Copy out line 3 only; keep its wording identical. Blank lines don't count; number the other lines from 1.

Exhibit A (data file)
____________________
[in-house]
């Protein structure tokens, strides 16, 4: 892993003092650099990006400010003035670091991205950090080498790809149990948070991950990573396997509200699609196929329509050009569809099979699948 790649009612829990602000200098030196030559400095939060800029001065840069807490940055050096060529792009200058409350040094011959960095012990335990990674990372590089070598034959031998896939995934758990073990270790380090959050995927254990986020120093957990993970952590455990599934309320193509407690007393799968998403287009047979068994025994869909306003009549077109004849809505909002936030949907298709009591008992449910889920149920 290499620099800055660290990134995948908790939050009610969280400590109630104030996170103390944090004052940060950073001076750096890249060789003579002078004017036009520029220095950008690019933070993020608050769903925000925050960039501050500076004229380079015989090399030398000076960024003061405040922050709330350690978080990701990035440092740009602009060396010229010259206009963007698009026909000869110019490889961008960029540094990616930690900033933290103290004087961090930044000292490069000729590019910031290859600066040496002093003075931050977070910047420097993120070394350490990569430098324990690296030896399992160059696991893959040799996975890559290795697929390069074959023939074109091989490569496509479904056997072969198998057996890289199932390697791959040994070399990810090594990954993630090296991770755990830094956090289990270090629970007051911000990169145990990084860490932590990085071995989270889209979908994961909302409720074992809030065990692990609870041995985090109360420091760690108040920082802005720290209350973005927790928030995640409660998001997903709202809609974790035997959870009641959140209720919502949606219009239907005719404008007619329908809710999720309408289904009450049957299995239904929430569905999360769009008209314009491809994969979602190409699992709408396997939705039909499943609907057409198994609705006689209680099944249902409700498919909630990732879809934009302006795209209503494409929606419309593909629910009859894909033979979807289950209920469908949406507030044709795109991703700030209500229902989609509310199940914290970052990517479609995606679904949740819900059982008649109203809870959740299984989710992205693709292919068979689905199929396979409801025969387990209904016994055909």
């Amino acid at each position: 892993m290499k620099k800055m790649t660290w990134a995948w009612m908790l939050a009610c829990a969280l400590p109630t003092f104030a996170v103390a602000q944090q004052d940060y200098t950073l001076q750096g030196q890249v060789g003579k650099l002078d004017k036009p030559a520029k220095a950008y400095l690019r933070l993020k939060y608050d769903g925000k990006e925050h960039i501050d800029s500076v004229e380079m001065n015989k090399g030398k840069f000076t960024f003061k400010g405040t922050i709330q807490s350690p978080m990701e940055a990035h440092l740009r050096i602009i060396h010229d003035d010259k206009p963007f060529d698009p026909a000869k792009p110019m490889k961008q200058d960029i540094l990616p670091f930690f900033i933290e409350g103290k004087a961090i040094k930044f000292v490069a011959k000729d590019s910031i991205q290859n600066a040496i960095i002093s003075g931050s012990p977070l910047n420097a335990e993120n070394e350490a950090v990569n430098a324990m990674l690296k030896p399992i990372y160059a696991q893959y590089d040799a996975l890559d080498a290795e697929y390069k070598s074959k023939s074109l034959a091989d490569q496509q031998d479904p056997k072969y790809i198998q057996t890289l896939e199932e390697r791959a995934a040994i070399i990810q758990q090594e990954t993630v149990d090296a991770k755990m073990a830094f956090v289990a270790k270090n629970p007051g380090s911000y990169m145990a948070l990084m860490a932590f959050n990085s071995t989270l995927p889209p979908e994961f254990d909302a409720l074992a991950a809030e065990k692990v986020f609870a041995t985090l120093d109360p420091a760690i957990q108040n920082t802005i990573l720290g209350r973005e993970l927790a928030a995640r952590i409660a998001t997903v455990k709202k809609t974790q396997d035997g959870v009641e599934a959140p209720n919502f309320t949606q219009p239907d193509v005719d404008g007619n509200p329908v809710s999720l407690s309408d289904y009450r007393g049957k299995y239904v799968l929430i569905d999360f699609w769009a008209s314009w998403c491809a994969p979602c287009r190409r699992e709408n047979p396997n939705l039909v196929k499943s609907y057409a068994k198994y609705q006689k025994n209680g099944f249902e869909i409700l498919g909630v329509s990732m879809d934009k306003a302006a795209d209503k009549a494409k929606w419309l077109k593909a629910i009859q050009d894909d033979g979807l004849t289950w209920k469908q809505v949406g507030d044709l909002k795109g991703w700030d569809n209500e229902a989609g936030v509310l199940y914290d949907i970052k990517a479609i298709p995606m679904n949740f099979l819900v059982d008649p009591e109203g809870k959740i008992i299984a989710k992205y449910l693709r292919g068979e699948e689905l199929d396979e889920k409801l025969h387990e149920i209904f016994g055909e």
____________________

């Amino acid at each position: 892993m290499k620099k800055m790649t660290w990134a995948w009612m908790l939050a009610c829990a969280l400590p109630t003092f104030a996170v103390a602000q944090q004052d940060y200098t950073l001076q750096g030196q890249v060789g003579k650099l002078d004017k036009p030559a520029k220095a950008y400095l690019r933070l993020k939060y608050d769903g925000k990006e925050h960039i501050d800029s500076v004229e380079m001065n015989k090399g030398k840069f000076t960024f003061k400010g405040t922050i709330q807490s350690p978080m990701e940055a990035h440092l740009r050096i602009i060396h010229d003035d010259k206009p963007f060529d698009p026909a000869k792009p110019m490889k961008q200058d960029i540094l990616p670091f930690f900033i933290e409350g103290k004087a961090i040094k930044f000292v490069a011959k000729d590019s910031i991205q290859n600066a040496i960095i002093s003075g931050s012990p977070l910047n420097a335990e993120n070394e350490a950090v990569n430098a324990m990674l690296k030896p399992i990372y160059a696991q893959y590089d040799a996975l890559d080498a290795e697929y390069k070598s074959k023939s074109l034959a091989d490569q496509q031998d479904p056997k072969y790809i198998q057996t890289l896939e199932e390697r791959a995934a040994i070399i990810q758990q090594e990954t993630v149990d090296a991770k755990m073990a830094f956090v289990a270790k270090n629970p007051g380090s911000y990169m145990a948070l990084m860490a932590f959050n990085s071995t989270l995927p889209p979908e994961f254990d909302a409720l074992a991950a809030e065990k692990v986020f609870a041995t985090l120093d109360p420091a760690i957990q108040n920082t802005i990573l720290g209350r973005e993970l927790a928030a995640r952590i409660a998001t997903v455990k709202k809609t974790q396997d035997g959870v009641e599934a959140p209720n919502f309320t949606q219009p239907d193509v005719d404008g007619n509200p329908v809710s999720l407690s309408d289904y009450r007393g049957k299995y239904v799968l929430i569905d999360f699609w769009a008209s314009w998403c491809a994969p979602c287009r190409r699992e709408n047979p396997n939705l039909v196929k499943s609907y057409a068994k198994y609705q006689k025994n209680g099944f249902e869909i409700l498919g909630v329509s990732m879809d934009k306003a302006a795209d209503k009549a494409k929606w419309l077109k593909a629910i009859q050009d894909d033979g979807l004849t289950w209920k469908q809505v949406g507030d044709l909002k795109g991703w700030d569809n209500e229902a989609g936030v509310l199940y914290d949907i970052k990517a479609i298709p995606m679904n949740f099979l819900v059982d008649p009591e109203g809870k959740i008992i299984a989710k992205y449910l693709r292919g068979e699948e689905l199929d396979e889920k409801l025969h387990e149920i209904f016994g055909e």